March was an extremely rainy month here with temperatures lower than normal and April is looking much the same - except for Saturday. We had sunshine and hubby and I went to Home Depot (aka garden crack house). I spent $35 on a few flowers including the mini daisy above ($8 for that plant). I have owned that blue glazed pot for 20 years though, you buy quality pots and they last a really long time. I can't show all of the work we did as didn't take any pictures that day - and it is raining again today so you only get the shots of things that are protected from the elements.
My salad greens are starting to sprout - the one warm day helped (12 degrees celcius). Thank goodness for that as our local grocery store upped the price on lettuce to $5 a head and our local farm market is not open until late in May.
We had a lovely Easter weekend and although some work was done we managed to do less than other weekends. Rather than having a carb heavy traditional Easter meal we invited Mom over and had a BBQ of chicken souvlaki made from a really great recipe I found on a Rhodes Expat Blog. After marinating the chicken overnight it was so amazing! Like Greek restaurant amazing and definitely a keeper. I only left out one ingredient, fresh mint as it was not available in our grocery store. I could buy a live plant and raise it and likely will for next time. We also had a very good greek salad with feta and berries and cream for dessert. Yes, I had some. Not quite as bad as chocolate but dessert all the same. I didn't take pictures as the meal was devoured quickly by the three of us and I know I have vegan/vegetarian blogging friends who aren't interested in looking at meat :).
Here is the link if you are interested:
AmandaSettle.com - Greek chicken gyros (souvlaki is the same thing without the pita)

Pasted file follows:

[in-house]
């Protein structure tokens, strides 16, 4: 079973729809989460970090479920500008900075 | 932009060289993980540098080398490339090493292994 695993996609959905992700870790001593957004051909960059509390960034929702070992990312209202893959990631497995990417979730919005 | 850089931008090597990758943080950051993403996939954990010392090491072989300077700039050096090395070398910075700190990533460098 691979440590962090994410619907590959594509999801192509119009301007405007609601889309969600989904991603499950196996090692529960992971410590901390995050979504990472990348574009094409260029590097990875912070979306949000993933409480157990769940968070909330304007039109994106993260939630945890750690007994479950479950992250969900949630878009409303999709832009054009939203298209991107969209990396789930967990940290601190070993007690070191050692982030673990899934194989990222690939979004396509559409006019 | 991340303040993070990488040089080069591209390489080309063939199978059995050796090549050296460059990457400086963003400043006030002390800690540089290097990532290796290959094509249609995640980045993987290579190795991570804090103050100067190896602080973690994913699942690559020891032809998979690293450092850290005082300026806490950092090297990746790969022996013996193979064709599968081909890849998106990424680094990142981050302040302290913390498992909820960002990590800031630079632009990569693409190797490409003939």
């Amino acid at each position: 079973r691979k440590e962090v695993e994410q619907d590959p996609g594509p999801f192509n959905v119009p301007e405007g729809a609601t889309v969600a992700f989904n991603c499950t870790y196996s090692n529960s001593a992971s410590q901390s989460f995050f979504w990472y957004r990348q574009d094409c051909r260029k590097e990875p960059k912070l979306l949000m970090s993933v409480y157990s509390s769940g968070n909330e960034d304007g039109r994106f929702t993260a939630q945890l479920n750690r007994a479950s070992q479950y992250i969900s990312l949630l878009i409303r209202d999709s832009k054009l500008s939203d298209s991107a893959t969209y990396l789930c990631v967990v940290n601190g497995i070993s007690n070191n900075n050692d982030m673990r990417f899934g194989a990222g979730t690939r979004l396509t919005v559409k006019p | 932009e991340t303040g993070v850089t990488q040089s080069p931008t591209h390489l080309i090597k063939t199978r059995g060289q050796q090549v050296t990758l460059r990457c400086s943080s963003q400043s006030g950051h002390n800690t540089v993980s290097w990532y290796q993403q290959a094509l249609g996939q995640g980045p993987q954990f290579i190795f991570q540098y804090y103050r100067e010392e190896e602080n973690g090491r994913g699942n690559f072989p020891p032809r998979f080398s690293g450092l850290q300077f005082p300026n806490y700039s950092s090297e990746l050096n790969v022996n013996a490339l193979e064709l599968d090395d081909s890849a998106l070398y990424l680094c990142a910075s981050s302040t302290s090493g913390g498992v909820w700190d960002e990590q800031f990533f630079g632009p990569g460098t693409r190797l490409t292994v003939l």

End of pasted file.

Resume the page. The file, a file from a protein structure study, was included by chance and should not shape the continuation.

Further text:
I also managed to help Mom file her taxes using the free version of turbotax and also finally filed ours using a paid version because of our investments. Turbotax is still a huge bargain as the free and paid versions are so easy to use and if you actually have to pay for a version there is phone/online help available. I would have filed ours a while ago but was waiting on investment slips then had to set up online banking with the government as they no longer issue refund cheques, only direct deposit. Hubby got back $59 and I got back $109. If you play the tax game right you should always aim at hardly paying or getting anything back, otherwise the government has held/is holding too much of your money. This is easily done in Canada by figuring out early in January what you owe, if anything (guestimate if you have to until all slips are in) and contribute the appropriate RRSPs. We are unlike most of the Canadian population and no longer contribute much to our RRSPs, only the minimum to reduce taxes. Our feeling is that our current tax bracket will likely be maintained until late in life, around age 80. We have large investments both inside and outside our RRSP including dividends. Dividends in Canada are already taxed at a lower percentage, 50% so you get upfront tax savings. Anything you put into an RRSP is taxed at some point and that is when you take it out. They make you start taking it out much earlier than 80, our estimated date of lower income. If your tax bracket isn't going down then likely there is no benefit to putting your money there...make sense? This only works if you have looked at the big picture but as we have zero debt, own our vehicles, house and rental property (where Mom lives) outright we have constant cash-flow, even if we had to shut down our business tomorrow. I am only posting our ideas here for those who might be in a similar situation of having monthly income similar to what they might have in senior years and no debt. Please don't think I am dishing out financial advice because that isn't the case. Hubby is 8 years older than me and is taking Canadian Pension the second he can which is 5 years from now at age 60 (reduced percentage). We can do that and still run our business, even if it is part-time at that point as you used to have to quit your job to collect but no more, those rules have changed. Just an alternate option to what every bank/accountant likes to dish out. RRSPs are not always the best option for storing investments.
I am looking forward to this weekend, we are hosting a BBQ for some friends that I used to work with, two of my very favorite people. Ribs are on the menu that day, hubby makes a mean baby back rib. I am also looking forward to a huge used book sale that runs for a week twice a year here with all money going to charity. At the last sale I walked away with a large bag of my favorite authors for $12. After getting them home I realized one of them was signed by the late British author P.D. James - completely unexpected. Apparently she signed many books so it's not that rare but as we live in Canada and not Britain so unusual for this area.
Have a great week everyone!